But that doesn't exactly make the letter of the law correct.
The Pittsburgh Steelers were fortunate to come away with a 23-22 victory over the Miami Dolphins because of referee Gene Steratore's ruling that he could not determine who had recovered Ben Roethlisberger's fumble in the end zone with just over two minutes remaining.
But think about it this way: If that play had occurred at the 20 yard line instead of the goal line, would the officials have taken the time to figure out who had possession of the football at the bottom of that scrum?
You can bet they would have.
Since, however, they had ruled that Roethlisberger had scored, they did not.
And while you can be happy that the Steelers came out on the right of this one, such a ruling could just as easily go against them the next time it happens - if it ever does again.
The fact that Steratore is from Washington, Pa., and head linesman Jerry Bergman, who ruled that Roethlisberger had scored, lives in Pittsburgh, won't do much to quiet the people who think that the NFL cheats for the Steelers.
In fact, Dolphins linebacker Channing Crowder said as much following the game.
"The refs called a wonderful game — for the Steelers," Crowder said.
But really, in that situation, the officials did everything right. It's the rule that the play is dead that needs to be changed.
© I spoke to Aaron Smith following the game and while he's somewhat upbeat, he won't know until Monday how severe his triceps injury is.
If it's completely torn, that would be a shame because Smith has been playing well and is the heart and soul of this team.
It could also be the third time in the past four seasons that Smith has suffered some sort of arm/shoulder injury. And now that he's in his mid-30s, it might be something that forces the veteran warrior to consider retirement.
© The Steelers did an outstanding job blanketing Miami receiver Brandon Marshall, limiting him to five catches for 57 yards.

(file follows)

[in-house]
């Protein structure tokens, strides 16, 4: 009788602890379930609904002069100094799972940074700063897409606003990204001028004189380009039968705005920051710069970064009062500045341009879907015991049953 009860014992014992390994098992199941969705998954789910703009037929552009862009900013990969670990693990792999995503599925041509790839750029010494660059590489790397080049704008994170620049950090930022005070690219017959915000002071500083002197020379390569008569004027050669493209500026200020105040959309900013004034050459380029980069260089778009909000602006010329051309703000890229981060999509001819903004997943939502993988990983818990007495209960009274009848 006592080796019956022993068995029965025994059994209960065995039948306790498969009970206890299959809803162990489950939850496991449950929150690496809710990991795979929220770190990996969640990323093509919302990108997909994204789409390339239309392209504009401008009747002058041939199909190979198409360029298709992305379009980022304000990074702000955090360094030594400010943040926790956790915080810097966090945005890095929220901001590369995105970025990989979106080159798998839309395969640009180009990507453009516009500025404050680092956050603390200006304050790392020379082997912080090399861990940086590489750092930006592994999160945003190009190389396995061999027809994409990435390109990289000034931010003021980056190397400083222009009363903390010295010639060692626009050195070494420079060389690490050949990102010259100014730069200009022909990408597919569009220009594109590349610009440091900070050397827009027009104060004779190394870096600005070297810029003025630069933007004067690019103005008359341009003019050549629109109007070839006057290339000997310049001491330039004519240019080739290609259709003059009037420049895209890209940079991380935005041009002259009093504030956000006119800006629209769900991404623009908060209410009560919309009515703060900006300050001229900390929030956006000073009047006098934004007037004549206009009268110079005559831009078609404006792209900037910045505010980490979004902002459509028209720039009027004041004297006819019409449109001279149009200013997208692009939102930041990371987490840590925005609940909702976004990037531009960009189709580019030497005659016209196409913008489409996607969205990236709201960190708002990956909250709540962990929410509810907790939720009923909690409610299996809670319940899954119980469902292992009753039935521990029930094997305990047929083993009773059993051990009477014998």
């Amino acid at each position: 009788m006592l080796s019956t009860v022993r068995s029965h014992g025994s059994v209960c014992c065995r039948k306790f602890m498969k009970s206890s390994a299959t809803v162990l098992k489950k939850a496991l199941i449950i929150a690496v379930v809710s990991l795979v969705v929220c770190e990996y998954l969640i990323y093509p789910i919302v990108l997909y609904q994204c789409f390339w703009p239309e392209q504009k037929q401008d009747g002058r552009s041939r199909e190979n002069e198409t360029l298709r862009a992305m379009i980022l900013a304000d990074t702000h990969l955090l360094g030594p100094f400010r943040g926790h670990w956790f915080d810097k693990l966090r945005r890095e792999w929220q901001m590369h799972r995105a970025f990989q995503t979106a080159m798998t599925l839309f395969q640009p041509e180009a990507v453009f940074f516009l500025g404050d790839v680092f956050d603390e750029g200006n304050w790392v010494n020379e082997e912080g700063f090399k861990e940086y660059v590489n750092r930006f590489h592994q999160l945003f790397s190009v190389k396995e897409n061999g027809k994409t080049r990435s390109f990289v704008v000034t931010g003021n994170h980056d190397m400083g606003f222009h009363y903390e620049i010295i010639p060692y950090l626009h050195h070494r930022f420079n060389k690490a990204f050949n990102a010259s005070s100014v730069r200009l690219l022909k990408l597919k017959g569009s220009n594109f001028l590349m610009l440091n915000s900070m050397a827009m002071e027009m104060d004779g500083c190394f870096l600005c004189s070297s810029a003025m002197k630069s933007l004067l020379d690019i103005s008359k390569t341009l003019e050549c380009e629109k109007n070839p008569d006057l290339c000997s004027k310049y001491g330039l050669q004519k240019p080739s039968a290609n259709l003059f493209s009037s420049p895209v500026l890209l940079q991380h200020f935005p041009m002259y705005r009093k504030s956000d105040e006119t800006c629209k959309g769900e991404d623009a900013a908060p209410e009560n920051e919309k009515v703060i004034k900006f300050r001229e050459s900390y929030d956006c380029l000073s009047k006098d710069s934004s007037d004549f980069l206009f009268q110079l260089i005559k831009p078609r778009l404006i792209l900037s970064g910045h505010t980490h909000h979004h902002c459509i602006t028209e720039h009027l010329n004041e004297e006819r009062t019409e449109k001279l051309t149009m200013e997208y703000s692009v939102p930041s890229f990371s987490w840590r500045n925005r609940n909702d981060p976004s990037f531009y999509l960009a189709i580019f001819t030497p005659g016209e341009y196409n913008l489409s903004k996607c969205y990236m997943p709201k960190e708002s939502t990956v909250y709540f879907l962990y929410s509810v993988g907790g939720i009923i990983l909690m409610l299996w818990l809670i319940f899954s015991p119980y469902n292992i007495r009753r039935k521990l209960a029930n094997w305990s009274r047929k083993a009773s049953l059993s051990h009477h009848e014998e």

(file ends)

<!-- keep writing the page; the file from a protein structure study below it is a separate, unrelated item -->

Dick LeBeau did a nice job of mixing his coverages and blitzes to keep Dolphins QB Chad Henne from getting to comfortable and the Steelers bracketed Marshall, keeping him in check.
© Hines Ward should be slowing down and shouldn't still be as big of a factor in games as he is. Somebody just forgot to tell Ward that.
But I was more impressed with a catch he made in the third quarter when we went up over 6-3 cornerback Sean Smith, whose head was turned, and pulled the ball up over Smith's helmet for a 26-yard gain.
Ward continues to make big plays for this team at opportune times.
© If you'd have put me in the same situation as Mike Tomlin Sunday after Roethlisberger's fumble - I'd have gone for a touchdown to go ahead by five points instead of one.
Look at it this way, you have ball at the one. If you can't get in there, Miami takes over at its own 1 and the Steelers still had three timeouts and the two-minute warning to stop the clock.
We've saw what can happen in that circumstance a couple of weeks ago when Baltimore had the Steelers in a similar spot.
Pittsburgh was forced to punt and the Ravens went in for the game-winning score.
Things turned out OK for Tomlin since the Steelers won, but I don't know that I would have made the same decision knowing that I was without two of my better pass rushers in Smith and LaMarr Woodley.
© By the same token, Tomlin admitted that he messed up at the end of the first half by not at least allowing Jeff Reed to attempt a long field goal instead of allowing the clock to run out.
The wind was blowing very strongly in that direction and Reed may have been able to sneak one in from 55 or so yards.
The play-calling on that series, though, left something to be desired.
You've got the ball at the Miami 34 with 1:12 remaining and call timeout following a 6-yard gain. You come out of the timeout and attempt to run a reverse that gets blown up for an 8-yard loss and then Roethlisberger gets sacked for a 3-yard loss.
The Steelers need to dump the reverse from their playbook. Mike Wallace, for all of his speed, doesn't run it well, anyway.
© Emmanuel Sanders had to be feeling pretty small after his fumble on the opening kickoff, but the rookie redeemed himself with another big third-down catch and a couple of big kickoff returns that set up scores.
I'm not quite sure, however, why he's not getting a chance to return punts. Antwaan Randle El is giving the Steelers nothing in that facet of the game and has looked shaky catching the ball.
There's no reason not to at least give Sanders a shot. He can't do much worse than Randle El – provided he hangs onto the ball.
(Dale Lolley appears courtesy of the Observer-Reporter.)